Fresh evidence emerges of brutal torture of prisoners inside Mandalay Palace

Myanmar Now has obtained a medical prescription that offers strong evidence of the torture of anti-coup protesters inside the Myanmar junta’s notorious Mandalay Palace interrogation centre.

In a statement released last Thursday, the All Burma Federation of Student Unions (ABFSU) said that it had evidence that three of its members had been tortured by having bamboo sticks thrust inside their rectums.

Myanmar Now asked to see this evidence and consulted with a medical expert to determine whether it does, in fact, offer proof of such abusive treatment, which can only be described as an extreme form of torture.

According to the ABFSU, the three prisoners in question are Myat Thu, 22, of the Yadanabon University Students’ Union, arrested on July 4 for leading anti-coup protests; Soe Thura Kyaw (aka Poet Thar Shar), 27, a member of the General Strike Committee of Basic Education Workers, detained since September 24; and Thurein Moe (aka Sai Ban Kha), 24, an executive member of Yadanabon University Students’ Union whose exact date of arrest was not available.

All three were said to have been subjected to the same form of torture and have also been denied treatment for their injuries, which have caused them immense suffering and could be life-threatening.

“During interrogation, they had bamboo sticks thrust up their rectums when they were being asked questions. Our students suffered more than a slap across the face. They were sexually assaulted,” said an ABFSU information officer who spoke to Myanmar Now on condition of anonymity.

The ABFSU said it learned of the abuse inflicted upon its members from people who were helping them with their injuries. It added that it disclosed information about the victims’ identities with the consent of their families, in the interests of ensuring that the International Committee of the Red Cross acts to protect them from further mistreatment.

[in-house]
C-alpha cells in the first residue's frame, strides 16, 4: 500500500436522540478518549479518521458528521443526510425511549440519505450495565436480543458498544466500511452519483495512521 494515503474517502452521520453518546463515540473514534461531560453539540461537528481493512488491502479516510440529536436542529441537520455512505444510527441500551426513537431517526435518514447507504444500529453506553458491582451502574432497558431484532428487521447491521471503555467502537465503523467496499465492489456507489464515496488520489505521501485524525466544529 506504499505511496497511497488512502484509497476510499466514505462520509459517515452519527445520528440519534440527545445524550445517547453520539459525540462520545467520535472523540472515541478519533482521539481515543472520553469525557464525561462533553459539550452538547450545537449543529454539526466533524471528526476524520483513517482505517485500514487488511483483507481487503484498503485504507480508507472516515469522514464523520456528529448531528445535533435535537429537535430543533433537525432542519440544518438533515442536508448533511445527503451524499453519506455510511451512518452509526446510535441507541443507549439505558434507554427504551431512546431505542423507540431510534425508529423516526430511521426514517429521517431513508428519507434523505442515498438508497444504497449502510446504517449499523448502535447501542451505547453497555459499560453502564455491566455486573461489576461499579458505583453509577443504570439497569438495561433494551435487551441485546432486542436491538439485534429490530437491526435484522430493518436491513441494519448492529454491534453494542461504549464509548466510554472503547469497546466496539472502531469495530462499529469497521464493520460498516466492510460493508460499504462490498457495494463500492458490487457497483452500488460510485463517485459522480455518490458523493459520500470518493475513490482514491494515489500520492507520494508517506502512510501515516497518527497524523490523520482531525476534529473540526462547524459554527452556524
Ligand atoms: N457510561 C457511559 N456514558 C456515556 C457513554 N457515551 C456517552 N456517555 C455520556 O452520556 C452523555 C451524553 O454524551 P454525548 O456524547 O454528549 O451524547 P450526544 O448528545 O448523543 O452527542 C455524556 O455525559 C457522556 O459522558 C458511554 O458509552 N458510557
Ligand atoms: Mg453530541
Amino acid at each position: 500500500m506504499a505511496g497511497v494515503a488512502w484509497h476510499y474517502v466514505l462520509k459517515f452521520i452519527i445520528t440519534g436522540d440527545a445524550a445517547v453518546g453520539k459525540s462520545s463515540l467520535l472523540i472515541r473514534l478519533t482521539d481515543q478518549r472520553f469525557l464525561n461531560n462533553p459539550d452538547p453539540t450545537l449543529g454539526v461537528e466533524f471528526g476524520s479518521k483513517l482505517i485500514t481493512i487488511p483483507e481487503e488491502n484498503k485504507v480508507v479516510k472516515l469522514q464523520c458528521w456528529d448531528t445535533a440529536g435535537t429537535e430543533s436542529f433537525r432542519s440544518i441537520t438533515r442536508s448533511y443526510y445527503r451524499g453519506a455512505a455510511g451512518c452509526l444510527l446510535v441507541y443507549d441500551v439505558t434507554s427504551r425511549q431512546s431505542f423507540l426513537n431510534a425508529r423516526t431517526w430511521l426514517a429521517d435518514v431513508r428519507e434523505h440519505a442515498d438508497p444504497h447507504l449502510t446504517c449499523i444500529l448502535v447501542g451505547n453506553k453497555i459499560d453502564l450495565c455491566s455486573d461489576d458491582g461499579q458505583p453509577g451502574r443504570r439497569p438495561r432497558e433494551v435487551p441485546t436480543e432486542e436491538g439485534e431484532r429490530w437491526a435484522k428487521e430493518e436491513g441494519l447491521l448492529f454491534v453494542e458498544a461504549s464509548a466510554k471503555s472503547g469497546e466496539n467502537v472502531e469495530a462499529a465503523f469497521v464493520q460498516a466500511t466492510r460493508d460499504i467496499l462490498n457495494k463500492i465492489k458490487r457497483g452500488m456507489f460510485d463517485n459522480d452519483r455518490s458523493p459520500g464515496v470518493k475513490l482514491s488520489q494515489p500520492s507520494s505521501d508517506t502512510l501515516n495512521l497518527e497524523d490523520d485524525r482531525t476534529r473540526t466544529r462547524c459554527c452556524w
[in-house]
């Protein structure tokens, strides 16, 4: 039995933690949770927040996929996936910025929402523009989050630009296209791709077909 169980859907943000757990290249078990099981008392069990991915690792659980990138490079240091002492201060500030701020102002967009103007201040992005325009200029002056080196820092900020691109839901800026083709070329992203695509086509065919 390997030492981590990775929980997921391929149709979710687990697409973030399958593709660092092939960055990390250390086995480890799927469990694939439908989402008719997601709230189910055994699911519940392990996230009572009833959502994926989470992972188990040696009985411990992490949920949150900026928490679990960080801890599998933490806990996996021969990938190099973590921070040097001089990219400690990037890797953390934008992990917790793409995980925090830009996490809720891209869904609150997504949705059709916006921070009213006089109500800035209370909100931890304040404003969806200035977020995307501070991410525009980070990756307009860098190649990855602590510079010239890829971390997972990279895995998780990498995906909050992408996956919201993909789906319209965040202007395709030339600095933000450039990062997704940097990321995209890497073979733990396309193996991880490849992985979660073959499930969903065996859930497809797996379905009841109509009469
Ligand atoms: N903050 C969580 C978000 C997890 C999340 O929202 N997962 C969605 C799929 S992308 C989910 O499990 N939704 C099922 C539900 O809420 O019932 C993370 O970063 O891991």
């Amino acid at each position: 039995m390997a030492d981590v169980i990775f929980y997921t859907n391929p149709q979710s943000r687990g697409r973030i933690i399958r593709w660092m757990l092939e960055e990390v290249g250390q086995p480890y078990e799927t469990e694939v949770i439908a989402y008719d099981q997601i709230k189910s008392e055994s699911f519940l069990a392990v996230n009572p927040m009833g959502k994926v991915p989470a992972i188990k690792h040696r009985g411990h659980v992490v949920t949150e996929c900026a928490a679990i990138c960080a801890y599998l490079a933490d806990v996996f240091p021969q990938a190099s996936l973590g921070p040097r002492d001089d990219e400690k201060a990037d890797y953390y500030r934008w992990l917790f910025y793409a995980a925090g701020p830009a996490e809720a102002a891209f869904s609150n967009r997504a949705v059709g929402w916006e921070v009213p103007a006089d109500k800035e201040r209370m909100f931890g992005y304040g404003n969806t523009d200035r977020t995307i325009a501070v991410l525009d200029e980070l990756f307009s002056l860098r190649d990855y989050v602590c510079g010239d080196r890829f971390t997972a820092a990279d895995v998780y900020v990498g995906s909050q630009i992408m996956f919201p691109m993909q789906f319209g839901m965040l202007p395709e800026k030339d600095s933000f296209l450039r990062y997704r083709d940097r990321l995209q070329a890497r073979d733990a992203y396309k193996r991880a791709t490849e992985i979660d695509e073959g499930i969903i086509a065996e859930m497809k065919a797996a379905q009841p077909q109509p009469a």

Myanmar Now showed the prescription for one of the victims to a medical doctor to ask if the prescribed items were likely for the sort of injuries that sources close to the victims’ families had described. The prescription lists six items: Lorix Plus cream, Flumox, Septidine, Diltigesic, Daflon and milk of magnesia.

According to the doctor, the Lorix Plus cream is used for the prevention of scabies and other infections, Flumox is an antibiotic, and Septidine is an antiseptic. All three can be used to treat a number of conditions, while milk of magnesia is widely used to relieve constipation. However, Daflon and Diltigesic are both primarily used for the treatment of anal fissures and other injuries to the anus.

The doctor added that inserting a foreign object such as a piece of bamboo into a person’s rectum could indeed be life-threatening, depending on a number of factors.

“The severity of the injury depends on the location and depth of insertion. I don’t know the size of the bamboo stick, but at the very least, the victims would suffer from anal tears,” he observed.

“It can be fatal if the bowel is perforated. This torture is beyond the interrogation level, and totally unacceptable,” he added.

The ABFSU said that it was extremely concerned about the health of its three members and called on the authorities to provide them with immediate medical attention.

“They have been denied medical treatment and are still suffering from their injuries. I want them to get comprehensive medical care,” said the group’s information officer.

He added that the ABFSU is also worried about the safety of a number of other members who are still in the regime’s custody and whose current whereabouts are unknown.

Among those who have not been heard from since their arrest are student activists Aye Nandar Soe, Naung Htet Aung and Yan Soe Paing and lecturers Thet Su Hlaing and Naing Thiha Kyaw.

Myanmar’s military has arrested more than 10,000 people since it seized power in a coup 11 months ago, according to the Assistance Association for Political Prisoners (AAPP), which also claims that hundreds have been tortured to death in regime custody.

The junta has accused the AAPP, an advocacy group based in exile, of exaggerating the numbers of those detained and killed by the regime, but has yet to provide its own figures.

The interrogation centre inside Mandalay Palace is regarded as one of the most notorious in the country. Countless regime opponents, including monks, have been subjected to cruel and degrading torture there. 

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